An enthusiastic crowd of 1,300 attended the inaugural Flavor! Napa Valley food and wine festival over the weekend, a three-day affair featuring all of Napa Valley’s finest chefs along with special guests such as Richard Blais, winner of Bravo’s “Top Chef All-Stars.”
Long-time Napa Valley chef Michael Chiarello of Bottega in Yountville was the driving force behind the festival, so it was a bit of a disappointment to learn upon my arrival on Saturday morning at the Culinary Institute of America at Greystone that he had gone into the hospital at 4:30 a.m. for an emergency appendectomy.
The show went on without him, with Bottega’s Director of Culinary Development Ryan McIlwraith stepping in for Chiarello during a mid-day interactive cooking class and lunch. He had a little help from the wise-cracking Scott Conant of Scarpetta in New York and Iron Chef Masaharu Morimoto of Morimoto Napa, who made a cameo appearance and broke into an impromptu song in Japanese. The dude has some pipes.
After lunch, a gasp went through the room as Chiarello himself showed up with his hospital bracelet on his wrist, grinning (or was that grimacing?) like nothing had happened. He told the crowd he could see the culinary school from his hospital room across the valley and could not stay away. After getting a standing ovation, the chef gave a short speech, posed for a few photos, and made a hasty retreat.
As usual, Chiarello’s food made a lasting impression. Even before lunch was over, some folks at my table had already decided to serve his Roasted Butternut Squash with Mushrooms and Burrata at their Thanksgiving table. You might not want to wait that long.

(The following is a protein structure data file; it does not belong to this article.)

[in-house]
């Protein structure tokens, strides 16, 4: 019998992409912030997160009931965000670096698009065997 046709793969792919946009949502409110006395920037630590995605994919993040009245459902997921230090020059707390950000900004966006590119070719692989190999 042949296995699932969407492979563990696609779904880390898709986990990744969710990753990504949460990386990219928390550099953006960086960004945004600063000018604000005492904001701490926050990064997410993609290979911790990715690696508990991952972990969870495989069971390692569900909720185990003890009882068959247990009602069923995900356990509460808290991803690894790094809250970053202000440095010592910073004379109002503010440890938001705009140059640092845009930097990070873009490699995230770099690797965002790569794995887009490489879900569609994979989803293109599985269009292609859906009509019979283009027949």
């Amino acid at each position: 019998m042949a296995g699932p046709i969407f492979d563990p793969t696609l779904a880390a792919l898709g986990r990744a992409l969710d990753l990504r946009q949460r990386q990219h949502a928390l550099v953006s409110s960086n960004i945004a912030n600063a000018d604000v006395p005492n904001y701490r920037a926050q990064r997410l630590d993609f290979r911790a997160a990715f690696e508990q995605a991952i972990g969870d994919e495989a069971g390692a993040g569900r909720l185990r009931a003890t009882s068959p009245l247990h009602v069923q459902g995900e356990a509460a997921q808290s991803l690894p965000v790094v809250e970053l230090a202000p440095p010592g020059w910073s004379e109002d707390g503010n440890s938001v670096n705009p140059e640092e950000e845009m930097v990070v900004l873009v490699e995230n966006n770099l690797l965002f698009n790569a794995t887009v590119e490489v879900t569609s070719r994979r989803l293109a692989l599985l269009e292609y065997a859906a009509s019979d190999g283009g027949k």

Roasted Butternut Squash
Makes 6 portions as a starter
4 tablespoons unsalted butter
4 tablespoons extra-virgin olive oil
5 cups butternut squash, peeled and cut into 1-inch cubes
3 ½ cups mushrooms, preferably matsutakes, chanterelles, shiitakes or morels
2 shallots, thinly sliced
Sea salt, preferably gray, and freshly ground black pepper to taste
3 balls burrata
For brown-butter vinaigrette:
6 tablespoons unsalted butter
1 tablespoon fresh sage, minced
2 tablespoons balsamic vinegar
Pinch sea salt, preferably gray, or kosher salt
For the squash: Preheat the oven to 400 degrees. Heat a large ovenproof skillet over high heat and add 2 tablespoons of the butter and 2 tablespoons of the olive oil. When the butter foams, add the squash and cook, shaking the pan occasionally, until caramelized and lightly browned, about 3 minutes. Slide the pan into the oven and roast until a deeper brown on the edges about 20 minutes.
For the vinaigrette: Heat a small sauté pan over medium heat; add the butter, and when it foams, brown the sage for just a minute, and then pour in the vinegar and let it reduce by half. Don’t stir or touch it; just keep it at a simmer, gently reducing until thickened. Add the salt when it’s the consistency of alight syrup. Turn off the heat but leave the pan on the stove while you sauté the mushrooms.
Heat a medium sauté pan or skillet over medium-high heat and add the remaining 2 tablespoons butter and the remaining 2 tablespoons olive oil. Whenthe butter foams, add the mushrooms and sauté until they begin to release their water, about 8 minutes. Add the shallots to the pan and sauté until brown, tossing so they cook evenly. Season with salt and pepper and add another ½ tablespoon of butter if they look dry.
Divide the squash and the mushrooms evenly among the 6 plates. With your hands, tear the burrata into pieces, scattering them over the vegetables. Drizzle with the vinaigrette.